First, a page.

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Mary Toft; or, The Rabbit Queen

3.78  ·  Rating details ·  1,358 ratings  ·  361 reviews
From the highly acclaimed author of Version Control a stunning, powerfully evocative new novel based on a true story—in 1726 in the small town of Godalming, England, a young woman confounds the medical community by giving birth to dead rabbits.

Surgeon John Howard is a rational man. His apprentice Zachary knows John is reluctant to believe anything that purports to exist ou
Hardcover, 319 pages
Published November 19th 2019 by Pantheon Books
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Average rating 3.78  · 
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Jessica Woodbury
4.5 stars. At first, MARY TOFT seems like a book about what happens when we are confronted with the impossible. How does one fathom it? Through science or magic or faith? But as the book goes on it becomes clear that there is more to it than what you may have first thought, and that is the very heart of it: that it took you this long to see it.

Ultimately this is a book about our appetite for depravity, our lack of empathy, our inability to treat each other as human. It is about selfishness, gree
Carolyn Walsh
Dec 26, 2019 rated it really liked it  ·  review of another edition
As a child, I was fascinated reading about human anomalies, oddities, and the grotesque I was a fan of Ripley’s Believe It or Not books and articles, and always thought them to be factual. When I read about the woman who gave birth to 17 rabbits I was credulous, although I knew very little about reproduction.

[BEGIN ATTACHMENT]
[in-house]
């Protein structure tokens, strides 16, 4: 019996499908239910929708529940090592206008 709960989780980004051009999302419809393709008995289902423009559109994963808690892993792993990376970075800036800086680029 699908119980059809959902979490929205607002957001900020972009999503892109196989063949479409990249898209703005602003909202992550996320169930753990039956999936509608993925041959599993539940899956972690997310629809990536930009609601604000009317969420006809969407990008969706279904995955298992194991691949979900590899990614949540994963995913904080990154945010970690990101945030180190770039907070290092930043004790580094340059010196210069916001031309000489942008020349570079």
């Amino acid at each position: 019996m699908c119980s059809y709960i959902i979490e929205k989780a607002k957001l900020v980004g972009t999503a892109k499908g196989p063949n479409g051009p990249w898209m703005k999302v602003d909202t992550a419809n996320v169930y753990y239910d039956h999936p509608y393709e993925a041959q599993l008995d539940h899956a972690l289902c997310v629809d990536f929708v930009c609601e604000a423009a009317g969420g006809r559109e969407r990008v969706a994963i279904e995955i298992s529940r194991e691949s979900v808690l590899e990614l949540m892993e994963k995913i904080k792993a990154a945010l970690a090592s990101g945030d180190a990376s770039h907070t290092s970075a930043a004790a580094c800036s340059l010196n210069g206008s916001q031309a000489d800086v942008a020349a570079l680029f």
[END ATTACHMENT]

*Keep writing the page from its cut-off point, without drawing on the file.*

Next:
When I read that there was a well researched historical novel based on this hoax it went to the top of my reading list. The year was 1726 in a small community in England, a woman named Mar
Dec 22, 2019 rated it really liked it  ·  review of another edition
Shortlisted for the 2020 Tournament of Books.

It is September 1726 and Nicholas Fox’s convoy of Medical Curiosities is rolling into the village of Godalming as the sun rises. The curtains of the coaches pulled tightly shut not allowing anybody a “free” look at the curiosities.

Zachary Walsh, 14 years old and an apprentice surgeon of four months watches the convoy from his loft window, his curiosity piqued as to what lies behind all the curtains. He is distracted by a pretty young blonde girl whose
Jan 16, 2020 rated it really liked it  ·  review of another edition
4.5, rounded down.

This historical fiction, based on the true story of a woman in 1726 who claimed to give birth to rabbits is almost too odd to be believed - but reading the Wikipedia entry on her, Palmer sticks fairly closely to the known - and fairly well-documented - facts. The thing I really enjoyed and appreciated is that the book is somewhat composed as if it had actually been written back at the time it takes place, really capturing the period.

Although my well-known aversion to animal cr
Jerrie (redwritinghood)
Jan 13, 2020 rated it really liked it